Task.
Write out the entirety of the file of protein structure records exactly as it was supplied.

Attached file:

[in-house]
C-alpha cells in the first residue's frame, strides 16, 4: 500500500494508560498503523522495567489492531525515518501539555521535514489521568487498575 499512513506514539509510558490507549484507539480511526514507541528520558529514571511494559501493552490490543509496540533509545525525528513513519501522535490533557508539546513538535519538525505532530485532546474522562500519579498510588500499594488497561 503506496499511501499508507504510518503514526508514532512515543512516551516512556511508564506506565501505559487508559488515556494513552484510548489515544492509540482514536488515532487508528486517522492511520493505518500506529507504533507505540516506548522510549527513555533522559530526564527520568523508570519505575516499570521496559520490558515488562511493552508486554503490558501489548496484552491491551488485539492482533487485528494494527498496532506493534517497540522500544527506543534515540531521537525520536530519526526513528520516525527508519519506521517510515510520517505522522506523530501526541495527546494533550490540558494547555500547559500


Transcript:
[in-house]
C-alpha cells in the first residue's frame, strides 16, 4: 500500500494508560498503523522495567489492531525515518501539555521535514489521568487498575 499512513506514539509510558490507549484507539480511526514507541528520558529514571511494559501493552490490543509496540533509545525525528513513519501522535490533557508539546513538535519538525505532530485532546474522562500519579498510588500499594488497561 503506496499511501499508507504510518503514526508514532512515543512516551516512556511508564506506565501505559487508559488515556494513552484510548489515544492509540482514536488515532487508528486517522492511520493505518500506529507504533507505540516506548522510549527513555533522559530526564527520568523508570519505575516499570521496559520490558515488562511493552508486554503490558501489548496484552491491551488485539492482533487485528494494527498496532506493534517497540522500544527506543534515540531521537525520536530519526526513528520516525527508519519506521517510515510520517505522522506523530501526541495527546494533550490540558494547555500547559500